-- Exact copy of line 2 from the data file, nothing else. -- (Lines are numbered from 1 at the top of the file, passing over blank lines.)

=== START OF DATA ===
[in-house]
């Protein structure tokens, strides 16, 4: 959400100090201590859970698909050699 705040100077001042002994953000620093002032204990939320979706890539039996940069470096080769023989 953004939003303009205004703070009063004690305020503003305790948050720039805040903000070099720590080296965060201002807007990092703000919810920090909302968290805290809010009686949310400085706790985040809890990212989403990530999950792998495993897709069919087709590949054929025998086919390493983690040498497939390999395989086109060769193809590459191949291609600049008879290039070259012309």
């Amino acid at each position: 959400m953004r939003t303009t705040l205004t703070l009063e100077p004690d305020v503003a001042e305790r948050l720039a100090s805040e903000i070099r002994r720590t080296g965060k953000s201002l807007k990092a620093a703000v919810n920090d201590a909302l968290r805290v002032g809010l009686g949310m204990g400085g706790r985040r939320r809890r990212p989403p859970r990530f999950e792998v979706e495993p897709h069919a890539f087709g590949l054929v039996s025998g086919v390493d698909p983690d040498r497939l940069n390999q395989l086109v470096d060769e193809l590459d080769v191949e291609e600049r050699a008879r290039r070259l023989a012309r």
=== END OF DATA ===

């Protein structure tokens, strides 16, 4: 959400100090201590859970698909050699 705040100077001042002994953000620093002032204990939320979706890539039996940069470096080769023989 953004939003303009205004703070009063004690305020503003305790948050720039805040903000070099720590080296965060201002807007990092703000919810920090909302968290805290809010009686949310400085706790985040809890990212989403990530999950792998495993897709069919087709590949054929025998086919390493983690040498497939390999395989086109060769193809590459191949291609600049008879290039070259012309």